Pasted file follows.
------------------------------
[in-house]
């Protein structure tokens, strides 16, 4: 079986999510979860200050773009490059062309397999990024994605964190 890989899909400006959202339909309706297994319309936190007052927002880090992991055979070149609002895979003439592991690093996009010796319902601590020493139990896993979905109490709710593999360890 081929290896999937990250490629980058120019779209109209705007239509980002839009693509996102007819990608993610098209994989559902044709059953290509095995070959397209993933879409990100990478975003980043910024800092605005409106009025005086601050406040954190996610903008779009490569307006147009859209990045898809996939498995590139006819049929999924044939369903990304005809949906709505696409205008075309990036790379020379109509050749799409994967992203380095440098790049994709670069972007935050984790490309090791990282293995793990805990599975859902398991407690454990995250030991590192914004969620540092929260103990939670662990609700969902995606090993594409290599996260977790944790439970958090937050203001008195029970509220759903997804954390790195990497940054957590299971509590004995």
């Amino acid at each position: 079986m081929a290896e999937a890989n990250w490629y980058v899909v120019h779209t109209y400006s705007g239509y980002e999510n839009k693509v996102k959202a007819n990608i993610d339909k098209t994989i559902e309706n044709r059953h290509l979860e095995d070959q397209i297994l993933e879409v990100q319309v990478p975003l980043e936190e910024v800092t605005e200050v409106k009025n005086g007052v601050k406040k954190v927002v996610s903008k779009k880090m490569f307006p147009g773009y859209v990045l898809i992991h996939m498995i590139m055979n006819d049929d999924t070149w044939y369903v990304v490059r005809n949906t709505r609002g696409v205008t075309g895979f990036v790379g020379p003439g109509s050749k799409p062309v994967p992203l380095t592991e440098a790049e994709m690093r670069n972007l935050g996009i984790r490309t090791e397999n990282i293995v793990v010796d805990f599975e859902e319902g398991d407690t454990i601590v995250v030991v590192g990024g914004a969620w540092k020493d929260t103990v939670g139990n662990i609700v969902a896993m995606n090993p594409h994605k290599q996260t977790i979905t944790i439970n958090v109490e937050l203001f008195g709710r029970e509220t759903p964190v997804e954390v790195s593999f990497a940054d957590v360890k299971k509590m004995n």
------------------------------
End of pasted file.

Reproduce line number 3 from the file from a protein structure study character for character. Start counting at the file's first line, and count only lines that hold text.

């Amino acid at each position: 079986m081929a290896e999937a890989n990250w490629y980058v899909v120019h779209t109209y400006s705007g239509y980002e999510n839009k693509v996102k959202a007819n990608i993610d339909k098209t994989i559902e309706n044709r059953h290509l979860e095995d070959q397209i297994l993933e879409v990100q319309v990478p975003l980043e936190e910024v800092t605005e200050v409106k009025n005086g007052v601050k406040k954190v927002v996610s903008k779009k880090m490569f307006p147009g773009y859209v990045l898809i992991h996939m498995i590139m055979n006819d049929d999924t070149w044939y369903v990304v490059r005809n949906t709505r609002g696409v205008t075309g895979f990036v790379g020379p003439g109509s050749k799409p062309v994967p992203l380095t592991e440098a790049e994709m690093r670069n972007l935050g996009i984790r490309t090791e397999n990282i293995v793990v010796d805990f599975e859902e319902g398991d407690t454990i601590v995250v030991v590192g990024g914004a969620w540092k020493d929260t103990v939670g139990n662990i609700v969902a896993m995606n090993p594409h994605k290599q996260t977790i979905t944790i439970n958090v109490e937050l203001f008195g709710r029970e509220t759903p964190v997804e954390v790195s593999f990497a940054d957590v360890k299971k509590m004995n």